Just like any sport, when it comes to trail running there are some weird and wonderful terms and slang to get your head around. This article will help you get started, so that you know what people are talking about at the next trail race.
Types of trails:
Rail trails: A disused railway that has been converted, they are usually flat, wide paths
Fire Road or Double track: Packed dirt, but with rocks and normally an abandoned road or gravel road, usually wide enough for an all-terrain vehicle to get through.
Singletrack: A narrow path, approximately the width of a bike. Usually smooth and flowing but can consist of dirt, rocks, sticks, leaves, etc. Makes passing difficult.
Switch back: When the trail zigzags up or down. You will proceed in sharp turns in alternating directions. With the wind in your hair, the down-hills can be lots of fun.
Exposure: When you are running on a cliff or edge, are feeling quite frightened and are using lots of caution... this is known as an exposure.
Water crossing: Whether you are gingerly hopping from one rock to the next, precariously balancing along a log or getting your shoes soaked by running straight through the stream, you will have to cross some water as some stage.
Trailhead: The beginning of a trail, usually marked by restrooms, signage and maps.
Fork: That point in the trail where you need to make the decision to go left or right. Hopefully there is some signage or make sure you have bought a long a map so that you don't end up tossing a coin and getting lost.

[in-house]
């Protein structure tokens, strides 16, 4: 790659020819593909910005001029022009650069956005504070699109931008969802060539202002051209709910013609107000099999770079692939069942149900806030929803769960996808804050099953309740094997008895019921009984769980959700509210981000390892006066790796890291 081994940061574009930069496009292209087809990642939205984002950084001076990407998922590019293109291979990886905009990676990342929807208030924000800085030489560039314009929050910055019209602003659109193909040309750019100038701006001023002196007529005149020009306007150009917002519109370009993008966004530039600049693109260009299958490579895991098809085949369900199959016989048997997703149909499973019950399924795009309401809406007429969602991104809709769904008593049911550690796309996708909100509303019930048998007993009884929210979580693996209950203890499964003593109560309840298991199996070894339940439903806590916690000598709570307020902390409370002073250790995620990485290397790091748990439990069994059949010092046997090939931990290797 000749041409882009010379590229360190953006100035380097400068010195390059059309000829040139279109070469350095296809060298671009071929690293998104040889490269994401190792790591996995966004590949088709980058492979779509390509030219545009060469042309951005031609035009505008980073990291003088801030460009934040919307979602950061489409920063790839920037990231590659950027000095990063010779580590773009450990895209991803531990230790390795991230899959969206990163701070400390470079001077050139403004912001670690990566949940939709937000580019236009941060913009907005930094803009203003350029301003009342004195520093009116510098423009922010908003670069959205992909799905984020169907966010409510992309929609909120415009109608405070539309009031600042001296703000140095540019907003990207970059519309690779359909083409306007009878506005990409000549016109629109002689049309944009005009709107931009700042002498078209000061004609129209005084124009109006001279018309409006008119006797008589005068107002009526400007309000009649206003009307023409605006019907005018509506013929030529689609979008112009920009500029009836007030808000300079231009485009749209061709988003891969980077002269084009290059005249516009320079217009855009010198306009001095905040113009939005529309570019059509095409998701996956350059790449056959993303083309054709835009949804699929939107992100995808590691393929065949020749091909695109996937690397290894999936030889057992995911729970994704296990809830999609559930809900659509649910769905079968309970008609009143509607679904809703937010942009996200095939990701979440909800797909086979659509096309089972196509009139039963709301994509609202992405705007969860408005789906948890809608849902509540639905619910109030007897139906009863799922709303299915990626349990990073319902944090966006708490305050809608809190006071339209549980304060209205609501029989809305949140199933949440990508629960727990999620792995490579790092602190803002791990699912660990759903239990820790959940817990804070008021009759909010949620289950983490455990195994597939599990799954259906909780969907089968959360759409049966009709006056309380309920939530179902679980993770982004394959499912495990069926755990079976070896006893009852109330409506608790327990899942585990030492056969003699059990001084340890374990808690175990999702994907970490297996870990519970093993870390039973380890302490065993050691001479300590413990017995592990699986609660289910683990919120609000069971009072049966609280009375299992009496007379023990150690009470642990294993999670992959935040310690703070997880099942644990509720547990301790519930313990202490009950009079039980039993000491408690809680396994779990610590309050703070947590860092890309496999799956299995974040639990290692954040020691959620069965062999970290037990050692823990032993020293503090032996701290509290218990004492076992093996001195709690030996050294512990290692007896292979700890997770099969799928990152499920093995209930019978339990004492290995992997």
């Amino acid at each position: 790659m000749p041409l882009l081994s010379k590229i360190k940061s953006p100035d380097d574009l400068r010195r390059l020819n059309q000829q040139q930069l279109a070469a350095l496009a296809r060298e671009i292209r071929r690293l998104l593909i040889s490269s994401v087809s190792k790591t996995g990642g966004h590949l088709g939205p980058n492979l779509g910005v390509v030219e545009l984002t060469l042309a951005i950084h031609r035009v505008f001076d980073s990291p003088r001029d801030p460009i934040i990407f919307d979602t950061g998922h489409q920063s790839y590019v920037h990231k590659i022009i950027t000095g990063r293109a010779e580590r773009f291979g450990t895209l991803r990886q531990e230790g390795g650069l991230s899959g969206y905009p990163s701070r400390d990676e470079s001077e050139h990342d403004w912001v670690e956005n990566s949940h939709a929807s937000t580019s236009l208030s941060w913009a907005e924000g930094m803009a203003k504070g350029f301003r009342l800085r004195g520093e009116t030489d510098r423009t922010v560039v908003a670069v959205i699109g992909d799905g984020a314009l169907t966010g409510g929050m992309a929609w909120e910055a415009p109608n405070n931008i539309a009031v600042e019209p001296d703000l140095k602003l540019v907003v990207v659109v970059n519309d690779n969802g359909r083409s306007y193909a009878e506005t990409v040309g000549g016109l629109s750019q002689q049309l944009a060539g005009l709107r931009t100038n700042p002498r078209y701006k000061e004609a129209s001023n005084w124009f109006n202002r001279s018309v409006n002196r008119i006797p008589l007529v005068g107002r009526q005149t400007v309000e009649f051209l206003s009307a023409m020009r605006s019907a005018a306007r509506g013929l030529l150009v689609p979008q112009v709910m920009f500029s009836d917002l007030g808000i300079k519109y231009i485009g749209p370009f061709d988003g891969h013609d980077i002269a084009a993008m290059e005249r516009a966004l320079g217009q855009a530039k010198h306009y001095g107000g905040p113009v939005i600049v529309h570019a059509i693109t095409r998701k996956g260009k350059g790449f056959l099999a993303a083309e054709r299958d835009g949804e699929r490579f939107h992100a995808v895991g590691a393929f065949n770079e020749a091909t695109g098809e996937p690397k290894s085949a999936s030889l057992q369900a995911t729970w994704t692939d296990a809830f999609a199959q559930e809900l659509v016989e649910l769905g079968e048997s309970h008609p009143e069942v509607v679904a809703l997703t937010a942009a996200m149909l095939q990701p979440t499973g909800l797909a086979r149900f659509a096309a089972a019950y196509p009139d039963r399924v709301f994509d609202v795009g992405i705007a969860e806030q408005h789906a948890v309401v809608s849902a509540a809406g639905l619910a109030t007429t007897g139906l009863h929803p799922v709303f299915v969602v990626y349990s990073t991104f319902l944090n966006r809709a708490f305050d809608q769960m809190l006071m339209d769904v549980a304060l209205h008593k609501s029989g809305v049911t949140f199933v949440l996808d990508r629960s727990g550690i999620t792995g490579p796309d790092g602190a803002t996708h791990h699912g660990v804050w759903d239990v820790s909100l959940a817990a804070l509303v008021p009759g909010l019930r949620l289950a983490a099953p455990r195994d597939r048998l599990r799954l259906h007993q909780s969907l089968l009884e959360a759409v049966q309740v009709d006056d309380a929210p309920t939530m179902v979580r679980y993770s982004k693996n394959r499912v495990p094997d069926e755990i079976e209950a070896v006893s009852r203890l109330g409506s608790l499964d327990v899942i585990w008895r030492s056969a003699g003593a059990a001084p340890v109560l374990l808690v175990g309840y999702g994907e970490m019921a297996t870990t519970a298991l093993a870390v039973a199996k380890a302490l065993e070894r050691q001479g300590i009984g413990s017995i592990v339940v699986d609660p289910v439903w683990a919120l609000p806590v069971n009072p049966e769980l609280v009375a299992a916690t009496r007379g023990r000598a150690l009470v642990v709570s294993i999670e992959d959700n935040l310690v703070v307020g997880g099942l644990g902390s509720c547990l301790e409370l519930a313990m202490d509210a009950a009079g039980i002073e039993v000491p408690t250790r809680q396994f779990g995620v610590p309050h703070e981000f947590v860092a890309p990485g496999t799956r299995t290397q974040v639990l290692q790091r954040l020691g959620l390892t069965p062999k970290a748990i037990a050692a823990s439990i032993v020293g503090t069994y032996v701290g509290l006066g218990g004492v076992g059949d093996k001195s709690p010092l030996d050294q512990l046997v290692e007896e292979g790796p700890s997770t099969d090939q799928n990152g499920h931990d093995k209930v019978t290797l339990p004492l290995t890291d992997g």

Technical – These trails have more roots and rocks than dirt and require a lot of concentration.
Aid Station –This isn't just a water table, where you will find some plastic cups filled with water or some sort of energy drink. Supplies at an aid station can range from energy gels, fruit, cookies, candy, potatoes and peanut butter sandwiches to name just a few.
Drop Bag – These are more common in races over 100 miles due to the restriction of crews on the trail. This bag will contain anything and everything that you feel could help you get to the end of the race, food, drink, clothes, dry socks and shoes.
Exposed - A section of trail without any tress and offers no shelter. There is no protection from the sun and rain, so be prepared for the weather.
Geezered – That moment in a race, when you are feeling strong and are making your way through the kilometres and suddenly you get passed by a person over 50, 60, or 70!
Grunt – A section of a trail when it feels like you are stuck on a stairmaster and it defies gravity.
There are also a variety of shouting commands that get used out on the trail. Rock! Be aware of some rocks that are rolling down; Bike Back! Move to the right as there is a bike coming up behind you; Duck! Informs you to move out of the way for a low-hanging branch, rather than describing a the flying bird; Passing on your left! Used when you come up behind some slow moving hikers, ensure you give them enough warning and make sure you know the difference between your left and right. And finally Man down! Describes the obvious and hopefully you won't have to use it very often, check out the person's injuries and get help if necessary.